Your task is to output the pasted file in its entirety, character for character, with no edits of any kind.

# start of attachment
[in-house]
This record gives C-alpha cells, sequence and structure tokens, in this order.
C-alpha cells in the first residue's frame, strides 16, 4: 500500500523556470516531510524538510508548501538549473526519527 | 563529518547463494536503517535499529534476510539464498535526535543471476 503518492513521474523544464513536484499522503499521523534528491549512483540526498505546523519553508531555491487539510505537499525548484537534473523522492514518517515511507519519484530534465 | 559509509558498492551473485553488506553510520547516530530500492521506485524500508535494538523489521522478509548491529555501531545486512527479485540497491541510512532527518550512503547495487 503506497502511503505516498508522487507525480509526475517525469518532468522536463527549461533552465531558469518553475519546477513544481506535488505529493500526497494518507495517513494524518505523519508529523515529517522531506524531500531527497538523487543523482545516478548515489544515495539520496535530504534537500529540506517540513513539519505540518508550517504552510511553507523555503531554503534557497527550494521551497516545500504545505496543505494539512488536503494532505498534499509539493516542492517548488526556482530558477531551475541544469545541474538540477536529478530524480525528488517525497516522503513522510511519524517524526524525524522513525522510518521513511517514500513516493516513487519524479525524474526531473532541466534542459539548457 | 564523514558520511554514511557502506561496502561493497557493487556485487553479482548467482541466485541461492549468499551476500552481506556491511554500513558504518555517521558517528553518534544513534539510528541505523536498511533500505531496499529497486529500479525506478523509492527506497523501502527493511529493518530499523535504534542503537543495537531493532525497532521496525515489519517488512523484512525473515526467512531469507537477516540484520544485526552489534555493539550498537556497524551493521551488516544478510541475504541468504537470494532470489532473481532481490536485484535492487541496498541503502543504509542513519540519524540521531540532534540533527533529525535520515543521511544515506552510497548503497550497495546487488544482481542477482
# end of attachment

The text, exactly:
[in-house]
This record gives C-alpha cells, sequence and structure tokens, in this order.
C-alpha cells in the first residue's frame, strides 16, 4: 500500500523556470516531510524538510508548501538549473526519527 | 563529518547463494536503517535499529534476510539464498535526535543471476 503518492513521474523544464513536484499522503499521523534528491549512483540526498505546523519553508531555491487539510505537499525548484537534473523522492514518517515511507519519484530534465 | 559509509558498492551473485553488506553510520547516530530500492521506485524500508535494538523489521522478509548491529555501531545486512527479485540497491541510512532527518550512503547495487 503506497502511503505516498508522487507525480509526475517525469518532468522536463527549461533552465531558469518553475519546477513544481506535488505529493500526497494518507495517513494524518505523519508529523515529517522531506524531500531527497538523487543523482545516478548515489544515495539520496535530504534537500529540506517540513513539519505540518508550517504552510511553507523555503531554503534557497527550494521551497516545500504545505496543505494539512488536503494532505498534499509539493516542492517548488526556482530558477531551475541544469545541474538540477536529478530524480525528488517525497516522503513522510511519524517524526524525524522513525522510518521513511517514500513516493516513487519524479525524474526531473532541466534542459539548457 | 564523514558520511554514511557502506561496502561493497557493487556485487553479482548467482541466485541461492549468499551476500552481506556491511554500513558504518555517521558517528553518534544513534539510528541505523536498511533500505531496499529497486529500479525506478523509492527506497523501502527493511529493518530499523535504534542503537543495537531493532525497532521496525515489519517488512523484512525473515526467512531469507537477516540484520544485526552489534555493539550498537556497524551493521551488516544478510541475504541468504537470494532470489532473481532481490536485484535492487541496498541503502543504509542513519540519524540521531540532534540533527533529525535520515543521511544515506552510497548503497550497495546487488544482481542477482